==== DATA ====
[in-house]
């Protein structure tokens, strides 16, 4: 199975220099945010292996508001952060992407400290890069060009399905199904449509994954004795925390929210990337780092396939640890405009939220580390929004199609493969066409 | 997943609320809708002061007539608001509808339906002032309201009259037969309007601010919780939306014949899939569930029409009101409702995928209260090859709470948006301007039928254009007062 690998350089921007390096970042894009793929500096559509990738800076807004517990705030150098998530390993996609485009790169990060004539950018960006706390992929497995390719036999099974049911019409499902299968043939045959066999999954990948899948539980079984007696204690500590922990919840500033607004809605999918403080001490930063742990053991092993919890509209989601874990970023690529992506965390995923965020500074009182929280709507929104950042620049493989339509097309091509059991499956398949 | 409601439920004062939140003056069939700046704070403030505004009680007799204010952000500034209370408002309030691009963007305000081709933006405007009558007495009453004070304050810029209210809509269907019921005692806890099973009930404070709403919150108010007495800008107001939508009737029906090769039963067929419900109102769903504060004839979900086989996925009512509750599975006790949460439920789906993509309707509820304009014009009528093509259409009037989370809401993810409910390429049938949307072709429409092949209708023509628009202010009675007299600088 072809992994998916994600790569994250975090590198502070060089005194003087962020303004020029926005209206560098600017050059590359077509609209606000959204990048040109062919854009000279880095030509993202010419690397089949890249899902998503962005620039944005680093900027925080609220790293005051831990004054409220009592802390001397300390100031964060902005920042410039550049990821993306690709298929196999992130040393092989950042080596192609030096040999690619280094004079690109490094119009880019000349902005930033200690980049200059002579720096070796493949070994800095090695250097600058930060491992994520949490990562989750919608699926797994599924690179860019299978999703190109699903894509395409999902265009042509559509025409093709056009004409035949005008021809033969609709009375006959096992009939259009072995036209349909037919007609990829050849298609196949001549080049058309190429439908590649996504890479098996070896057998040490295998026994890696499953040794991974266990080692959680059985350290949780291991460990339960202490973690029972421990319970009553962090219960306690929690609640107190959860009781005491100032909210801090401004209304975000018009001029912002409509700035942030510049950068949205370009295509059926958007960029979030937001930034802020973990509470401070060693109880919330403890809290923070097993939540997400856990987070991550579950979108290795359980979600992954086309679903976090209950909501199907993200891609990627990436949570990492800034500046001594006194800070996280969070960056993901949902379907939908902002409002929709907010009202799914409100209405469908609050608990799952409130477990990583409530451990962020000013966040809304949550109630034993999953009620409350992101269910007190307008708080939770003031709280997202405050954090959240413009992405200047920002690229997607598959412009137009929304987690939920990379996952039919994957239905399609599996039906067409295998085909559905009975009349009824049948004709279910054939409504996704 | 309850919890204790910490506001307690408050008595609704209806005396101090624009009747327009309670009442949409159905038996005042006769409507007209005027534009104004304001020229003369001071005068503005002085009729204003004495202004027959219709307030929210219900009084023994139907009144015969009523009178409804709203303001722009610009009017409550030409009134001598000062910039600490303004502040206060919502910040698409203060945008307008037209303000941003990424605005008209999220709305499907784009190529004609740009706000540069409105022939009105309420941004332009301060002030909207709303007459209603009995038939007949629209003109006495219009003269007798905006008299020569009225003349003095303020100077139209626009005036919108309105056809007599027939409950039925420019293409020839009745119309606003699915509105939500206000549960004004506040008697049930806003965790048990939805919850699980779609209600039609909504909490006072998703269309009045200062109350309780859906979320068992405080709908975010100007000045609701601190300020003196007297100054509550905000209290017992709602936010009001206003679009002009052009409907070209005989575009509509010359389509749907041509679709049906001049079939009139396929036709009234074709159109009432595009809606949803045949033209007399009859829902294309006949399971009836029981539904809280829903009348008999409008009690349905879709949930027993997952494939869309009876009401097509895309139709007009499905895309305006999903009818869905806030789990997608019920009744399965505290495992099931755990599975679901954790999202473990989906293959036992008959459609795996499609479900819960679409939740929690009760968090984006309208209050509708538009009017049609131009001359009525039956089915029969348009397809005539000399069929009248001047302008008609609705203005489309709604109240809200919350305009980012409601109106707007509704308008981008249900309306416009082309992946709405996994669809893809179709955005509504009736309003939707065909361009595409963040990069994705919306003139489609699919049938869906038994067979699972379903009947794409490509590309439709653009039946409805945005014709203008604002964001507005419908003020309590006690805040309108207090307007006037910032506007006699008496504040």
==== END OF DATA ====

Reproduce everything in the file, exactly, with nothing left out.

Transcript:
[in-house]
């Protein structure tokens, strides 16, 4: 199975220099945010292996508001952060992407400290890069060009399905199904449509994954004795925390929210990337780092396939640890405009939220580390929004199609493969066409 | 997943609320809708002061007539608001509808339906002032309201009259037969309007601010919780939306014949899939569930029409009101409702995928209260090859709470948006301007039928254009007062 690998350089921007390096970042894009793929500096559509990738800076807004517990705030150098998530390993996609485009790169990060004539950018960006706390992929497995390719036999099974049911019409499902299968043939045959066999999954990948899948539980079984007696204690500590922990919840500033607004809605999918403080001490930063742990053991092993919890509209989601874990970023690529992506965390995923965020500074009182929280709507929104950042620049493989339509097309091509059991499956398949 | 409601439920004062939140003056069939700046704070403030505004009680007799204010952000500034209370408002309030691009963007305000081709933006405007009558007495009453004070304050810029209210809509269907019921005692806890099973009930404070709403919150108010007495800008107001939508009737029906090769039963067929419900109102769903504060004839979900086989996925009512509750599975006790949460439920789906993509309707509820304009014009009528093509259409009037989370809401993810409910390429049938949307072709429409092949209708023509628009202010009675007299600088 072809992994998916994600790569994250975090590198502070060089005194003087962020303004020029926005209206560098600017050059590359077509609209606000959204990048040109062919854009000279880095030509993202010419690397089949890249899902998503962005620039944005680093900027925080609220790293005051831990004054409220009592802390001397300390100031964060902005920042410039550049990821993306690709298929196999992130040393092989950042080596192609030096040999690619280094004079690109490094119009880019000349902005930033200690980049200059002579720096070796493949070994800095090695250097600058930060491992994520949490990562989750919608699926797994599924690179860019299978999703190109699903894509395409999902265009042509559509025409093709056009004409035949005008021809033969609709009375006959096992009939259009072995036209349909037919007609990829050849298609196949001549080049058309190429439908590649996504890479098996070896057998040490295998026994890696499953040794991974266990080692959680059985350290949780291991460990339960202490973690029972421990319970009553962090219960306690929690609640107190959860009781005491100032909210801090401004209304975000018009001029912002409509700035942030510049950068949205370009295509059926958007960029979030937001930034802020973990509470401070060693109880919330403890809290923070097993939540997400856990987070991550579950979108290795359980979600992954086309679903976090209950909501199907993200891609990627990436949570990492800034500046001594006194800070996280969070960056993901949902379907939908902002409002929709907010009202799914409100209405469908609050608990799952409130477990990583409530451990962020000013966040809304949550109630034993999953009620409350992101269910007190307008708080939770003031709280997202405050954090959240413009992405200047920002690229997607598959412009137009929304987690939920990379996952039919994957239905399609599996039906067409295998085909559905009975009349009824049948004709279910054939409504996704 | 309850919890204790910490506001307690408050008595609704209806005396101090624009009747327009309670009442949409159905038996005042006769409507007209005027534009104004304001020229003369001071005068503005002085009729204003004495202004027959219709307030929210219900009084023994139907009144015969009523009178409804709203303001722009610009009017409550030409009134001598000062910039600490303004502040206060919502910040698409203060945008307008037209303000941003990424605005008209999220709305499907784009190529004609740009706000540069409105022939009105309420941004332009301060002030909207709303007459209603009995038939007949629209003109006495219009003269007798905006008299020569009225003349003095303020100077139209626009005036919108309105056809007599027939409950039925420019293409020839009745119309606003699915509105939500206000549960004004506040008697049930806003965790048990939805919850699980779609209600039609909504909490006072998703269309009045200062109350309780859906979320068992405080709908975010100007000045609701601190300020003196007297100054509550905000209290017992709602936010009001206003679009002009052009409907070209005989575009509509010359389509749907041509679709049906001049079939009139396929036709009234074709159109009432595009809606949803045949033209007399009859829902294309006949399971009836029981539904809280829903009348008999409008009690349905879709949930027993997952494939869309009876009401097509895309139709007009499905895309305006999903009818869905806030789990997608019920009744399965505290495992099931755990599975679901954790999202473990989906293959036992008959459609795996499609479900819960679409939740929690009760968090984006309208209050509708538009009017049609131009001359009525039956089915029969348009397809005539000399069929009248001047302008008609609705203005489309709604109240809200919350305009980012409601109106707007509704308008981008249900309306416009082309992946709405996994669809893809179709955005509504009736309003939707065909361009595409963040990069994705919306003139489609699919049938869906038994067979699972379903009947794409490509590309439709653009039946409805945005014709203008604002964001507005419908003020309590006690805040309108207090307007006037910032506007006699008496504040």